• I love this (Score:5, Funny)

    by koan (80826) on Thursday October 15, 2009 @03:47PM (#29761383)

    It gives me hope to see how people can get around this sort of oppression, I am hoping that it stays that way, that we will always have the option of communicating with each other, that no corporation or government will strangle.
    I truly hope it stays that way.

    An open Internet is power to the people.

    • Re: (Score:3, Insightful)

      by John Hasler (414242)

      > I truly hope it stays that way.

        At "tens of thousands" of Tor users out of a population of over a billion? I'm sure the Chinese government agrees with you.

  • by commodore64_love (1445365) on Thursday October 15, 2009 @03:49PM (#29761401) Journal

    There was just recently a slashdot article about Congress passing a law to allow them to monitor what passes through anonymous networks. Many of the EU states have similar capabilities. We look at China as an example of government censorship, but maybe we ought to look at our own homes as well.

    • This.

      I think China is bad, moving in a positive direction. Aging dictators, a colossal age gap, then a young generation who came up with grass mud horse, and will eventually topple the censorship.
      We're one dodgy ground at the moment, and moving in a negative direction. Internet freedom in the west is on the edge of the abyss.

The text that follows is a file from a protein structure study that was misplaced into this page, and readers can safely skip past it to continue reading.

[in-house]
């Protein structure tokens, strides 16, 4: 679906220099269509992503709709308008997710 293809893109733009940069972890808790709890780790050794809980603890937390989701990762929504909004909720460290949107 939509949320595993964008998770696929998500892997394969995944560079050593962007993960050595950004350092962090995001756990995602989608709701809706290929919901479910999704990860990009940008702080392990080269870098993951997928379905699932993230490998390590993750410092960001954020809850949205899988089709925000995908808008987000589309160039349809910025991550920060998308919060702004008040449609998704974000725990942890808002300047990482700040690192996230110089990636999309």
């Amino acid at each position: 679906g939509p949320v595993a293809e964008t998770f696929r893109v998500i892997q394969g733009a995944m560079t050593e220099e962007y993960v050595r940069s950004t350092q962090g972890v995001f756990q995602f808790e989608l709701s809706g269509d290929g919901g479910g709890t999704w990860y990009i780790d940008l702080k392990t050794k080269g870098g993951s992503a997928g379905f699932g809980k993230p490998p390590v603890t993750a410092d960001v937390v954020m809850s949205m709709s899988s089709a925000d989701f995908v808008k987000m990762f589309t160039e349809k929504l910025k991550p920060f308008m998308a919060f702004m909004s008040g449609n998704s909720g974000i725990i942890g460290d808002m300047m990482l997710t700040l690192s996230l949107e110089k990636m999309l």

• by Shakrai (717556) on Thursday October 15, 2009 @04:14PM (#29761713) Journal

      There was just recently a slashdot article about Congress passing a law to allow them to monitor what passes through anonymous networks.

      I'm gonna go out on a limb and say it's about 50% child pornography, 25% copyright infringement, 15% trolling on sites that banned someone and 10% legitimate speech that has a valid need for anonymity. I ran a tor exit node for three days before I got curious enough to fire up wireshark and see what kind of traffic was passing through it. I shut it down after I discovered that the vast majority of it was child pornography being downloaded from servers in Eastern Europe.

      • by QCompson (675963) on Thursday October 15, 2009 @04:22PM (#29761815)
        So you're willing to dismiss the 10% of legitimate speech?
        • by Shakrai (717556) on Thursday October 15, 2009 @04:24PM (#29761849) Journal

          No, I'm just not willing to use my resources to promote the exploitation of children.

          • by QCompson (675963)

            No, I'm just not willing to use my resources to promote the exploitation of children.

            But do you think Tor should exist at all? Or should governments aggressively stamp out any programs which attempt to provide their users with anonymity?

            • by Shakrai (717556) on Thursday October 15, 2009 @04:37PM (#29761987) Journal

              I don't have a problem with tor existing. I've used it myself many times. I'm just not willing to support it with my network resources when child pornography makes up such a large portion of the traffic on the tor network.